(14)

While direct taxation remains within the competence of Member States, it is appropriate to refer to a corporate tax rate of zero or almost zero, solely for the purpose of clearly defining the scope of the hallmark that covers arrangements involving cross-border transactions, which should be reportable under Directive 2011/16/EU by intermediaries or, as appropriate, taxpayers, and about which the competent authorities should exchange information automatically. Moreover, it is appropriate to recall that aggressive cross-border tax-planning arrangements, the main purpose or one of the main purposes of which is to obtain a tax advantage that defeats the object or purpose of the applicable tax law, are subject to the general anti-abuse rule as set out in Article 6 of Council Directive (EU) 2016/1164 (9).

(15)

In order to improve the prospects for the effectiveness of this Directive, Member States should lay down penalties against the violation of national rules that implement this Directive. Such penalties should be effective, proportionate and dissuasive.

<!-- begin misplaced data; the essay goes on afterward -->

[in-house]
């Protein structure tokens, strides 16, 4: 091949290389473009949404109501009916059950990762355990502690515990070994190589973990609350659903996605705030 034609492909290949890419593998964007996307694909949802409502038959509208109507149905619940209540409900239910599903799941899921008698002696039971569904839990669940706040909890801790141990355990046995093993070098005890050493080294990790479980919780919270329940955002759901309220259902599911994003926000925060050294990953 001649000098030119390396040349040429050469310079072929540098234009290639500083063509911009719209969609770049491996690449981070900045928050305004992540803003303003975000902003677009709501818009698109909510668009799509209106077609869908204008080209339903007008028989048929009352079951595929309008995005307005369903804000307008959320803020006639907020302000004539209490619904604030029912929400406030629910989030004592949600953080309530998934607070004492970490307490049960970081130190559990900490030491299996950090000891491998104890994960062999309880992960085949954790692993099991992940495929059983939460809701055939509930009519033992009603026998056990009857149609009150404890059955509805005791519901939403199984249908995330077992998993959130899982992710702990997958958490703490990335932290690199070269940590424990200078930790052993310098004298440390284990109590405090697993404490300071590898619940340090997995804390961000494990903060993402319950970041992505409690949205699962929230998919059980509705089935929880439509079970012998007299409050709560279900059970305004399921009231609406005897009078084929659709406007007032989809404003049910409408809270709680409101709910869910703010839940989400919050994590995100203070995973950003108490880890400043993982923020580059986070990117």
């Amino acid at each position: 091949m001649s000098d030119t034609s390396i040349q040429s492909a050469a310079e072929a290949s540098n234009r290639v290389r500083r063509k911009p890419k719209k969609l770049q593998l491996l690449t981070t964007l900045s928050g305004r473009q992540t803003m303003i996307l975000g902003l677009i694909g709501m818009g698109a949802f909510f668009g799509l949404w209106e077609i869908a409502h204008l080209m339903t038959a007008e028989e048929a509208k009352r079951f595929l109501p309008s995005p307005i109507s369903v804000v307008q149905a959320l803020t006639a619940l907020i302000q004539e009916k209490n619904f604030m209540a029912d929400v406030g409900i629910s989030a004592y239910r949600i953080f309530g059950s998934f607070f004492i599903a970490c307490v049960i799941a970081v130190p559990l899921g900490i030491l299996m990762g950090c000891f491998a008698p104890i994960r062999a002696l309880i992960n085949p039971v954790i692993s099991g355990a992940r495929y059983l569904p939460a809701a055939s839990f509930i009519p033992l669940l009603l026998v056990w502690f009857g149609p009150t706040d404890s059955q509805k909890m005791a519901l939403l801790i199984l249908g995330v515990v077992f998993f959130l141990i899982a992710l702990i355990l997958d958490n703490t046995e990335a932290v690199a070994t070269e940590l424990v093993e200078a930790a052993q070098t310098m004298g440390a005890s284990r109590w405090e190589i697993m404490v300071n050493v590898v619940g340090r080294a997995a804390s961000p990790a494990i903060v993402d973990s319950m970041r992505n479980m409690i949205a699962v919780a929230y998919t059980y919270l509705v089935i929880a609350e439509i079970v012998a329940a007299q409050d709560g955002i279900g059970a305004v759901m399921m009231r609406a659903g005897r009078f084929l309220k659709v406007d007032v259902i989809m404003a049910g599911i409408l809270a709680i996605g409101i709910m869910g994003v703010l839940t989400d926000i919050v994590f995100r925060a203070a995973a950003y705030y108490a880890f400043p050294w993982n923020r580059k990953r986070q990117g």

(16)

In order to ensure uniform conditions for the implementation of this Directive and in particular for the automatic exchange of information between tax authorities, implementing powers should be conferred on the Commission to adopt a standard form with a limited number of components, including the linguistic arrangements. For the same reason, implementing powers should also be conferred on the Commission to adopt the necessary practical arrangements for upgrading the central directory on administrative cooperation in the field of taxation. Those powers should be exercised in accordance with Regulation (EU) No 182/2011 of the European Parliament and of the Council (10).